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comment by kleinbl00

So. November 12, 2019.

Not to beat a dead horse but this is vastly more incriminating evidence than was ever available on Sverdlovsk... up until Ken Alibek defected, wrote his memoirs and said yeah Jerry put up a post-it saying 'don't run the exhaust fans the filters are out' but the glue on our post-its sucked so the note fell behind the cabinet. Other than that, the language is the same, the party responses the same, the euphemisms the same.

    Party speak is “its own lexicon,” explains Reid, now 44 years old. Even a native Mandarin speaker “can’t really follow it,” he says. “It’s not meant to be easily understood. It’s almost like a secret language of Chinese officialdom. When they’re talking about anything potentially embarrassing, they speak of it in innuendo and hushed tones, and there’s a certain acceptable way to allude to something.”


    During the Cold War, lack of reliable information about the country forced Western analysts to "read between the lines" and to use the tiniest tidbits, such as the removal of portraits, the rearranging of chairs, positions at the reviewing stand for parades in Red Square, the choice of capital or small initial letters in phrases such as "First Secretary", the arrangement of articles on the pages of the party newspaper Pravda and other indirect signs to try to understand what was happening in internal Soviet politics.

    To study the relations between Communist fraternal states, Kremlinologists compared the statements issued by the respective national Communist parties, looking for omissions and discrepancies in the ordering of objectives. The description of state visits in the Communist press were also scrutinized, as well as the degree of hospitality lent to dignitaries. Kremlinology also emphasized ritual, in that it noticed and ascribed meaning to the unusual absence of a policy statement on a certain anniversary or holiday.

The Soviets had advantages and disadvantages. The French didn't help them with their labs, but they also weren't trying to do marketable research. On the other hand, nobody of any credibility in the US pretended the Soviets were anything but Soviet.

    By then, however, the battle lines had been drawn. If you backed the lab-leak theory, you were with Trump. If you believed in science, you supported the natural-origin theory generally and the market-spillover theory in particular.

There will come a time when liberals will realize that Trump can be right AND China can be awful. I don't know if I'll live to see it, however.

That tag is a hard one to peruse.

b_b  ·  404 days ago  ·  link  ·  
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b_b  ·  404 days ago  ·  link  ·  
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b_b  ·  404 days ago  ·  link  ·  

I thought this was one of the money quotes:

    “The WIV is under the thumb of the party state,” he says. “Just because you can’t see the political pressures they’re under doesn’t mean they’re not under them. American scientists have been slow to realize that.”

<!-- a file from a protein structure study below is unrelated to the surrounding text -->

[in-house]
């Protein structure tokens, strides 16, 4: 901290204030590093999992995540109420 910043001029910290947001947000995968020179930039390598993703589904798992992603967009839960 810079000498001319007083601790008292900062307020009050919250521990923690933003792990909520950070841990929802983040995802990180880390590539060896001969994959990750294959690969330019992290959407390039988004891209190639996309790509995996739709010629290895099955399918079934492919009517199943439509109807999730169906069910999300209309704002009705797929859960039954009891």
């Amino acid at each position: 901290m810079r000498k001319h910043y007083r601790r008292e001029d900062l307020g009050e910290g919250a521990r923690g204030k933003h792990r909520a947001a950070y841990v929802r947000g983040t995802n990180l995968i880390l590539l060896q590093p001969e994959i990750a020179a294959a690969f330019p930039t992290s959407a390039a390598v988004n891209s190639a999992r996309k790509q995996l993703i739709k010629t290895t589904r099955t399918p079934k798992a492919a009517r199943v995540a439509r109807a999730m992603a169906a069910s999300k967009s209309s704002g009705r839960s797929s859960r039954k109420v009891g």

We American scientists tacitly assume everyone does things the way we do things.

bhrgunatha  ·  404 days ago  ·  link  ·    ·  

CCP has everything locked down so tightly, outsiders generally will never know the extent of censorship and totality of clampdown exerted. There were no results searching for mentions of Sitong Bridge Beijing on weibo or anywhere inside the great firewall recently. There are hundred or thousands or more police posted on bridges across China...

And anyone who's spent time in China will be aware of the pervasive chàbuduō attitude.

A mixture of a very pragmatic response to a situation, combined with meh, good enough, but it goes a lot further. It's also a very sharp, double edged sword.

Cable won't reach? Drill a hole in the door, feed it through... very pragmatic|meh good enough. Can't afford to buy and process vegetable oil, gutter oil..., so pragmatic|meh good enough.

Can't be bothered to follow to strict chemical/biological waste disposal procedures, dump it in the sewer.

chàbuduō also means if you can get away with it, you definitely should.

Now I'm not saying they were so slapdash with their attitudes, that a dangerous virus being experimented on for gain of function, funded by the US (because they aren't allowed to) - only co-incidentally the very virus that caused a worldwide pandemic killing millions - could have been exposed to the outside world accidentally because some fuckwit threw a virulent bat's carcass in the dumpster out back that one time because Joe Chao mixed up the labels on the infected/uninfected cages, or someone tore their protective clothing, or spilt a vial and just used a mop to clean it up because ... chàbuduō.

But that is exactly what happened.

Then the CCP machinery kicks in to cover it all up, now no-one will ever know the difference ... chàbuduō | meh good enough

kleinbl00  ·  395 days ago  ·  link  ·  

this comment has been haunting me for more than a week

kleinbl00  ·  404 days ago  ·  link  ·  

Yeah I ain't a scientist. Grew up with 'em, know 'em, and there's a definite "I don't do it this way so nobody I respect does it this way, and anybody I don't respect isn't really a scientist."

Anyone with any experience in political forensics, however, goes "the Chinese hid a whole Tienamen Square from themselves."

b_b  ·  404 days ago  ·  link  ·  

Openness is supposed to be the greatest feature of Western science. It turns into a bug very quickly when dealing with malevolent actors.